Though it is the most recognizable of tick-borne diseases, Lyme is not the only disease spread by ticks to humans, dogs, and cats. Here are a few you should be aware of:
• Rocky Mountain spotted fever (RMSF): RMSF is a bacterial disease that begins with a fever, headache, and rash. If not treated early with the right antibiotic, it can be deadly. RMSF is known to be spread by several tick species.
• Babesiosis: Common in the Northeast, babesiosis is known to be transmitted by deer ticks. An infection of babesia usually does not come with symptoms but it can lead to hemolytic anemia from the destruction of red blood cells in the body.
• Anaplasmosis: This is a disease primarily caused by a bacterium known as Anaplasma phagocytophilum, which is spread by deer ticks.
A lesser version of this disease is caused by the bacterium Anaplasma platys, which is spread by brown dog ticks. In a dog, it can produce lameness, lethargy, fever, joint pain, and a lack of appetite, in its early stage.
Symptoms usually only last 1 to 7 days. In some cases, symptoms can be much worse, depending on the type of bacterium and other factors. In humans, it can cause flu-like symptoms and, in rare cases, progress to respiratory issues, organ failure, and death.
• Ehrlichiosis: The symptoms of this disease may include fever, chills, lethargy, lack of appetite, swollen lymph nodes, bruising or bleeding, eye inflammation, lameness and neurological abnormalities for dogs and cats.
When contracted by a human, symptoms tend to be fever, chills, headache, muscle aches, nausea, vomiting, diarrhea, loss of appetite, and sometimes confusion. In children, a rash is common. Early treatment can reduce the risk of developing severe illness and prevent death in both humans and pets.
Other diseases to be aware of are tularemia, Southern tick-associated rash illness (STARI), 364D rickettsiosis, rickettsia parkeri rickettsiosis, Powassan disease, Heartland virus and Colorado tick fever. All of these come with their own risks and symptoms.
Do you think you have Lyme or one of these other diseases? Bring evidence to your physician. Capture the tick and take a photo if you see a bullseye rash on your skin. These will prompt your medical care provider to take appropriate action to counter tick-borne diseases.
How Ticks Get Into Maryland, Virginia, and D.C. Yards
Your backyard is the frontline in the war on tick-borne diseases. Before ticks get on your pets or on you, they are brought into your yard by wildlife.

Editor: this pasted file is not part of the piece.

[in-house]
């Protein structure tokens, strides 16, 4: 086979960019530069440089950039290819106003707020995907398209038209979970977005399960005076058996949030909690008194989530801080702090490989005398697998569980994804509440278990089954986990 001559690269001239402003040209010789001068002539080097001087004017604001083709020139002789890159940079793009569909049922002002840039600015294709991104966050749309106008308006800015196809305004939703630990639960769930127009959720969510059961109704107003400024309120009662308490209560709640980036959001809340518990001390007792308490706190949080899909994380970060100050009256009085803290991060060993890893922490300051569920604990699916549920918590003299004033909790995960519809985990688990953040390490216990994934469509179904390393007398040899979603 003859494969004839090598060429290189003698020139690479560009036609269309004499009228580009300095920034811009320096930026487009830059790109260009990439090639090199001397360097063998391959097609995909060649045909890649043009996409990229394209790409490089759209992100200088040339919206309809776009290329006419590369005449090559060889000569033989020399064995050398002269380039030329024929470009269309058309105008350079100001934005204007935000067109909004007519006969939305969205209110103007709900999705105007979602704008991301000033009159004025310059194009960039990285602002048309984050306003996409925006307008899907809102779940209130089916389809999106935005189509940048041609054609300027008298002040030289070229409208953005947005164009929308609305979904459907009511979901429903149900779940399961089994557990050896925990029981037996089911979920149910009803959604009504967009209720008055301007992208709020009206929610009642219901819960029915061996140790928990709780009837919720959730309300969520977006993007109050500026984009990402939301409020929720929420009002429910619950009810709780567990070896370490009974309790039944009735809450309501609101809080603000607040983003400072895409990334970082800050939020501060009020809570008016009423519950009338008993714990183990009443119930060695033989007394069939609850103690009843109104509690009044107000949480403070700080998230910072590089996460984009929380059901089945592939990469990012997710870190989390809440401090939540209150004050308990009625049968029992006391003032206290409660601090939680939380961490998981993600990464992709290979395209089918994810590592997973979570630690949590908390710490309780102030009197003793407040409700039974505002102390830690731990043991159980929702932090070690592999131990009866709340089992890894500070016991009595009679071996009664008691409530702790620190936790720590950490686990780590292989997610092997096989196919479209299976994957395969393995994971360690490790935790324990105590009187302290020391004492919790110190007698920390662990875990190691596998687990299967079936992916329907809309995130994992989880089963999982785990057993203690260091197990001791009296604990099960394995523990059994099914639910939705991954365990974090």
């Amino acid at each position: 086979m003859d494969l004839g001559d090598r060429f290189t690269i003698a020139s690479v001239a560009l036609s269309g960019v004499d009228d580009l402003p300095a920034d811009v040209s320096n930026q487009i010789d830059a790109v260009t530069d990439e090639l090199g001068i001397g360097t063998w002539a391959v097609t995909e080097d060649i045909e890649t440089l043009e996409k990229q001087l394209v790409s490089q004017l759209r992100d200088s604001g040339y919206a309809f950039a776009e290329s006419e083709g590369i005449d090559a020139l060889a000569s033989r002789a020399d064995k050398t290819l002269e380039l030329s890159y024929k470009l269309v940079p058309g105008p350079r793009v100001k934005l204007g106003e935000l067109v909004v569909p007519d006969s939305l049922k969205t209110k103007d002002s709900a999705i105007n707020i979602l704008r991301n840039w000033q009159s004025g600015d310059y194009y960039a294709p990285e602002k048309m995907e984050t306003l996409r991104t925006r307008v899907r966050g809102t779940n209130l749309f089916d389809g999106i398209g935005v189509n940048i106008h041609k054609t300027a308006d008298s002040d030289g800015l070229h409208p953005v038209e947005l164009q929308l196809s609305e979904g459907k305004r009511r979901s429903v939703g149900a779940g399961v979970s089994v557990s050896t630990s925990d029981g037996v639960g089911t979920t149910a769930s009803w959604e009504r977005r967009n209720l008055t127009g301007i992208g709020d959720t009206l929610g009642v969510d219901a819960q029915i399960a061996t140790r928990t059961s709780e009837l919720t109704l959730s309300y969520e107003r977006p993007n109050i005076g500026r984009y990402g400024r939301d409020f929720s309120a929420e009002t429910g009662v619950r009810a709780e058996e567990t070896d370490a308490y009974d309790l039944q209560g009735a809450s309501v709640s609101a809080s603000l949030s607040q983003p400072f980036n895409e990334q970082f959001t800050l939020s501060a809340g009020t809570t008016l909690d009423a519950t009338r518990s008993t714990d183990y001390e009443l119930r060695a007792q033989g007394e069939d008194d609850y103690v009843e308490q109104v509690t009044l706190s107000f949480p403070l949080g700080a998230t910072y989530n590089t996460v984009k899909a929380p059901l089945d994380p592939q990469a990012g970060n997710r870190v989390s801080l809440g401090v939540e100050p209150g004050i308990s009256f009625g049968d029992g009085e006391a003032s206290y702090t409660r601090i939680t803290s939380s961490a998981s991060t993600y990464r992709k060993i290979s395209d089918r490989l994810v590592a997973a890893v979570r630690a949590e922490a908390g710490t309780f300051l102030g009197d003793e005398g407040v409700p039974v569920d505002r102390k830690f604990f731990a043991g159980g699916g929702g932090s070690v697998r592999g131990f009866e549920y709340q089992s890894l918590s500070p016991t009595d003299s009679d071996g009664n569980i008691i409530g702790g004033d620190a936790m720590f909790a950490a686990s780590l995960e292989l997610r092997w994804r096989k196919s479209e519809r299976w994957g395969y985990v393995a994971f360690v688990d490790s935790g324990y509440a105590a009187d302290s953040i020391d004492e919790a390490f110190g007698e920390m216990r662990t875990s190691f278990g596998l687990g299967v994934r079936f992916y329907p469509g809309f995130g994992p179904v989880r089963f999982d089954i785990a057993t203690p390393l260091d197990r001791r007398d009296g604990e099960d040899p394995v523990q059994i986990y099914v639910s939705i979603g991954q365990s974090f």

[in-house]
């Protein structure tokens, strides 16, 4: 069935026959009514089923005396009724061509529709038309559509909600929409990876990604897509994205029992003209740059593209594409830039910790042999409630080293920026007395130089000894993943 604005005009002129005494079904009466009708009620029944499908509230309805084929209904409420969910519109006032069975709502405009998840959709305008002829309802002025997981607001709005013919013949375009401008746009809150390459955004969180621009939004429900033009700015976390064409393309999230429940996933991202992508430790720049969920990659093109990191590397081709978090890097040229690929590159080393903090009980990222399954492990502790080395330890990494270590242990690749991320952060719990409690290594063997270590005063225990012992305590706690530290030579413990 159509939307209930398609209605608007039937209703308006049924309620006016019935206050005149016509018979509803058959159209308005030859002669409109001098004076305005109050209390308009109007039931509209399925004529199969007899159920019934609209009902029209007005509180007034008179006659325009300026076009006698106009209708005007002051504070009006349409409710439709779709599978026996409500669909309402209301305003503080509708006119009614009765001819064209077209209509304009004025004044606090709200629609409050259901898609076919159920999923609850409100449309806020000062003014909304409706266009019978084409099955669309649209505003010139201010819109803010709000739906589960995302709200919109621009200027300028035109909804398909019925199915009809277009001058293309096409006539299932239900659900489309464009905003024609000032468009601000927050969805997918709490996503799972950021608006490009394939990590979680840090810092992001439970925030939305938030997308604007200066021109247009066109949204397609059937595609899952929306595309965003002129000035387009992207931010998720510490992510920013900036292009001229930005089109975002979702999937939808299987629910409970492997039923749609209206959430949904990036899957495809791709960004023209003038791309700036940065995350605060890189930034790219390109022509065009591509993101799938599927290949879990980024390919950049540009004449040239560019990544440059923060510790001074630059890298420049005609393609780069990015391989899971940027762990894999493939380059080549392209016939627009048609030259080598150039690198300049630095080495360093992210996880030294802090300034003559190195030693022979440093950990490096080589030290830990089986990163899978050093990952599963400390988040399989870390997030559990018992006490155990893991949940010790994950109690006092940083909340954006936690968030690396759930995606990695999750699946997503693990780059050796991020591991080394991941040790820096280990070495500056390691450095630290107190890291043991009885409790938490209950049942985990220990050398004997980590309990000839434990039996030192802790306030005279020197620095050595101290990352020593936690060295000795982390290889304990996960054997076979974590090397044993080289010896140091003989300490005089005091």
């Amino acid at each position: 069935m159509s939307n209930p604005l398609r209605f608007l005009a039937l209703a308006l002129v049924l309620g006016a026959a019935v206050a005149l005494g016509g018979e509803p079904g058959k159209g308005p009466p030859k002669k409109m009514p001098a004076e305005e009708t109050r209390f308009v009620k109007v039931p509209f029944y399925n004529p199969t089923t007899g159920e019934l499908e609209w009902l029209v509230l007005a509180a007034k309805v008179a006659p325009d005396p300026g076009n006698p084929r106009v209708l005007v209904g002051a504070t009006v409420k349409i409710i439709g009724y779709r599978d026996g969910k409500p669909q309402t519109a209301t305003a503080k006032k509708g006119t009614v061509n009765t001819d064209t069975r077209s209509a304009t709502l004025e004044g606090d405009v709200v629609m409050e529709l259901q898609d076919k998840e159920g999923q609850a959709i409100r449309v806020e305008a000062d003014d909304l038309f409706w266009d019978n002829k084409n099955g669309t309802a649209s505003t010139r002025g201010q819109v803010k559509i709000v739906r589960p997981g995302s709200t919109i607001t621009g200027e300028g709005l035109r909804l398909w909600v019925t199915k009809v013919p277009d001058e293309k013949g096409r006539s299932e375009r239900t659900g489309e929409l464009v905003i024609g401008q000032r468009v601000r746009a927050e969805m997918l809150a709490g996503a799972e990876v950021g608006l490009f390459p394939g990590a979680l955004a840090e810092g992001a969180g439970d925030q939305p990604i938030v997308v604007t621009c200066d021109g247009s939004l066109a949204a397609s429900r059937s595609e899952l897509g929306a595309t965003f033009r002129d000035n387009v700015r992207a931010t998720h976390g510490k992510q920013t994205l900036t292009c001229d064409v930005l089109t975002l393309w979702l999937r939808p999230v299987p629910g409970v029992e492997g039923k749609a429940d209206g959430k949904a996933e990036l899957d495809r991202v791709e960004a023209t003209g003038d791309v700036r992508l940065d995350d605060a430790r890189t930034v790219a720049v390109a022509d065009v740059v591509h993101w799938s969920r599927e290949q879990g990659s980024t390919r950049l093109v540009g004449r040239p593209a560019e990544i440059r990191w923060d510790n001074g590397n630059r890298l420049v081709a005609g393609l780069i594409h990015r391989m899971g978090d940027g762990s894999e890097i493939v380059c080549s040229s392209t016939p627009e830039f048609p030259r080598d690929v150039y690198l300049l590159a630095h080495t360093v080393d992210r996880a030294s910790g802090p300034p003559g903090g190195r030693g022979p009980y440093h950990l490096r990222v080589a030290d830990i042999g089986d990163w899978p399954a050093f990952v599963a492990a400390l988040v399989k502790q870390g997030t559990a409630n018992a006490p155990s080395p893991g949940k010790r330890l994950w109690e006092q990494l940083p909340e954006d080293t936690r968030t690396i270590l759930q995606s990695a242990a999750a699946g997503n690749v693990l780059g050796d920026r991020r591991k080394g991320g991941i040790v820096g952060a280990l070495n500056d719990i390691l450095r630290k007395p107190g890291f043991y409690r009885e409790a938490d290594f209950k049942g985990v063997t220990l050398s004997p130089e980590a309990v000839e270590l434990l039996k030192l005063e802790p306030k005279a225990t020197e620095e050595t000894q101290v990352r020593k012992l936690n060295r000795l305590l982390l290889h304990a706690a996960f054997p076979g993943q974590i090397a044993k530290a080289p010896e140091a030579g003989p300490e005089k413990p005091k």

There are many animal pests that put you at risk for exposure. The most noteworthy is the common house mouse. A mouse can have as many as a hundred seed ticks on it.
Seed ticks are six-legged tick larvae that develop on a small host and then drop off to find a larger host. They begin with small animals like mice and rats then graduate to cats, dogs, and even humans.
So it is never good to have rodents in your yard, and even worse to have them in your home.
Several animals are considered pest animals. You've probably dealt with a few over the years. Have your trash cans been knocked over by a raccoon?
Has your dog been sprayed by a skunk? Have you had the displeasure of sharing your backyard with a mound-making, plant-eating, groundhog?
All of these animals can bring ticks into your yard. There is, however, one animal pest that is considered to be an exception. It is the opossum. Not only are opossums poor reservoirs for Lyme disease, but they eat ticks and the rodents that carry ticks.
But before you start thinking that opossums can take care of your tick control, you should know that they lack commitment and thoroughness. It is best to leave this important job to human pest control professionals.
Tick Bites and Where They’re Found
Sometimes it can be difficult to figure out what bug bit you. If you have a red, itchy lesion on your skin, it could be a tick bite. But other bugs can cause a bite like that.
The easiest way to tell that you've been bitten by a tick is when you see a bullseye rash on your skin. But a bullseye rash is a sign of a Lyme disease infection.
So this is definitely not the way to find you you've been bitten by a tick. Early detection is best.